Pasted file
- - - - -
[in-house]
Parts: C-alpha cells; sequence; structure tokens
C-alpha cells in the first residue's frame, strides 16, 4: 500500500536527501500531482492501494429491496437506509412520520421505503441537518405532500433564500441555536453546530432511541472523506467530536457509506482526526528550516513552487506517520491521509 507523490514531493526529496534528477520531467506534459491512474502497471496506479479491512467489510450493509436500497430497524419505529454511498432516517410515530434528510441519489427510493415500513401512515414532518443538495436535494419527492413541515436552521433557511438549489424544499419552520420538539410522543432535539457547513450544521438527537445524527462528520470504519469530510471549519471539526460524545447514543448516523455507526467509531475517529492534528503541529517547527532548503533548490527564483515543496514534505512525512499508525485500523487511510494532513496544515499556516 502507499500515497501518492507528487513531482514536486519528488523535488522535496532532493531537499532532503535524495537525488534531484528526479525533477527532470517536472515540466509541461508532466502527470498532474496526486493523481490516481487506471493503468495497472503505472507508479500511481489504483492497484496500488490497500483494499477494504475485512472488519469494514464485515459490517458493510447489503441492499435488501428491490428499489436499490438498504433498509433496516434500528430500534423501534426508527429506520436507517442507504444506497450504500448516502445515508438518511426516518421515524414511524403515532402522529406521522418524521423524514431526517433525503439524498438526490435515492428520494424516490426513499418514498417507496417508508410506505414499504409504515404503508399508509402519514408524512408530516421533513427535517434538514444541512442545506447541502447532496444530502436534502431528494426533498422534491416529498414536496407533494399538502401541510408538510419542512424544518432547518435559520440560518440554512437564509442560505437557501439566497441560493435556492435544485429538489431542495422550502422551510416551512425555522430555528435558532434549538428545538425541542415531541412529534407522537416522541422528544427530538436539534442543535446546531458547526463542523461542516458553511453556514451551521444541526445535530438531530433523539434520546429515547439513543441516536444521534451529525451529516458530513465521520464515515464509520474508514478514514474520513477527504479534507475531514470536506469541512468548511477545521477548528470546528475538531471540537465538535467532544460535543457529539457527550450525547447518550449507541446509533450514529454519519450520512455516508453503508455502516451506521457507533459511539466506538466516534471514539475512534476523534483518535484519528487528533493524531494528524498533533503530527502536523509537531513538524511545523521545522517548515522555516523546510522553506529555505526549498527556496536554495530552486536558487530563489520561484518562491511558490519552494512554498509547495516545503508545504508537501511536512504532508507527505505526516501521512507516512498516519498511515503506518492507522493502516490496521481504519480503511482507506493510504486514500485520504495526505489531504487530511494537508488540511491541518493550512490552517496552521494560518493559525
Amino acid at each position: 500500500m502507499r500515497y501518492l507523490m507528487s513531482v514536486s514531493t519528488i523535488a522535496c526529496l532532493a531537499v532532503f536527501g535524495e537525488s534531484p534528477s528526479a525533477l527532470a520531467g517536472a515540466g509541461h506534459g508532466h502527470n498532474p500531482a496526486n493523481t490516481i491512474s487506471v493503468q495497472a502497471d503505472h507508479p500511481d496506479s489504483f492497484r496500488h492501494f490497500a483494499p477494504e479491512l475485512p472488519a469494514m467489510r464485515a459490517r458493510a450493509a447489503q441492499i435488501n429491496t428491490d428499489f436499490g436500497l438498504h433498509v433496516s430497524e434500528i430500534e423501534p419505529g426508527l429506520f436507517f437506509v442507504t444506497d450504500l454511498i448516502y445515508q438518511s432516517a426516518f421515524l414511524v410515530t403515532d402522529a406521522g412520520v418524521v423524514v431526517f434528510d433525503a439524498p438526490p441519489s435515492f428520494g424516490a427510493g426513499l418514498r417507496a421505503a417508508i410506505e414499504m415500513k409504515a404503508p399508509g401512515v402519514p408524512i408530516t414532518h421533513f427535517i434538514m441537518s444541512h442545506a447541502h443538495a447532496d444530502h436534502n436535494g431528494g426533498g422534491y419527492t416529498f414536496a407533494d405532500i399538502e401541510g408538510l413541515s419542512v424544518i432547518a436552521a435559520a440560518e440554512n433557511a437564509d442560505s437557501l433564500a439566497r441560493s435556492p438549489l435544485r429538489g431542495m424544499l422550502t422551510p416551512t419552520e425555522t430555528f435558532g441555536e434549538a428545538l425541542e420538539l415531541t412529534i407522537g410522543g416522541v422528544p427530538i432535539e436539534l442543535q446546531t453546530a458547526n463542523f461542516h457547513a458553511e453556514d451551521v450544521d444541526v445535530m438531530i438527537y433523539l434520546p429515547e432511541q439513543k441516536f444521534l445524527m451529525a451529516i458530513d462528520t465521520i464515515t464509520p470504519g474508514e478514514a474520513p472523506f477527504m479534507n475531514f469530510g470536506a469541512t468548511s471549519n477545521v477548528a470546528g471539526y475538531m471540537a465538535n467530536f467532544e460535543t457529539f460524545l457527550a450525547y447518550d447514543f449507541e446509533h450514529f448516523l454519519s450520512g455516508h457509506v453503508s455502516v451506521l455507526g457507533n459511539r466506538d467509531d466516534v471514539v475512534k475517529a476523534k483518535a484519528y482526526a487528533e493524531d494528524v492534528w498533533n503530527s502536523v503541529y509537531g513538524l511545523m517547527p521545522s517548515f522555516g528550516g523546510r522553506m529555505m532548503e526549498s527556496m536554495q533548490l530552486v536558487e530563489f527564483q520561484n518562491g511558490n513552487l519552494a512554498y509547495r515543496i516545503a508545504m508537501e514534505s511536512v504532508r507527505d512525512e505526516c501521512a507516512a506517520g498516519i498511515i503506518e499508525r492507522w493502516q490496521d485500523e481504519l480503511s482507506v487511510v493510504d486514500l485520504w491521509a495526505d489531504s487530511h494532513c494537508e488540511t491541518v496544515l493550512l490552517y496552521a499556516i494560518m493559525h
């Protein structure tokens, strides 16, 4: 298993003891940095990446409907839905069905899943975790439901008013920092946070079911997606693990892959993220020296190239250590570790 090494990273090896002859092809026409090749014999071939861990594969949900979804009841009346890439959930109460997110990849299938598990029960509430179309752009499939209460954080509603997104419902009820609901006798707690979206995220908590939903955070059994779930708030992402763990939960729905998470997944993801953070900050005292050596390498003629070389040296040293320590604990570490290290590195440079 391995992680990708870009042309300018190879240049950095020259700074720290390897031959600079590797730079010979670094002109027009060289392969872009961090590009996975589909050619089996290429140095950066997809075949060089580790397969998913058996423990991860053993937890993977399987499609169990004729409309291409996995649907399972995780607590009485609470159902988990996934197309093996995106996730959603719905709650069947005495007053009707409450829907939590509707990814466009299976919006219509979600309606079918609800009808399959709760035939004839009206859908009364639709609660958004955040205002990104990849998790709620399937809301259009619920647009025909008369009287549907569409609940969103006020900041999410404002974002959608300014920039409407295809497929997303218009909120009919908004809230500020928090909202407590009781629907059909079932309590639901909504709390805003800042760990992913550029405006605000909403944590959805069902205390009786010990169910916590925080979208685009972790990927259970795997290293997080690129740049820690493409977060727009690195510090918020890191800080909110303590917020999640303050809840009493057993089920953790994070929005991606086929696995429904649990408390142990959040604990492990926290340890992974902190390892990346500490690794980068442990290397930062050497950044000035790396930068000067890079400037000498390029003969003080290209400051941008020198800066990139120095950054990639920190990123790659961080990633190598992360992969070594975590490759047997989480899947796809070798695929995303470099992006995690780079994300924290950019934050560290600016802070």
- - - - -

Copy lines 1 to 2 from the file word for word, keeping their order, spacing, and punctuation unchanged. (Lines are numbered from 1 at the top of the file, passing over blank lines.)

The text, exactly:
[in-house]
Parts: C-alpha cells; sequence; structure tokens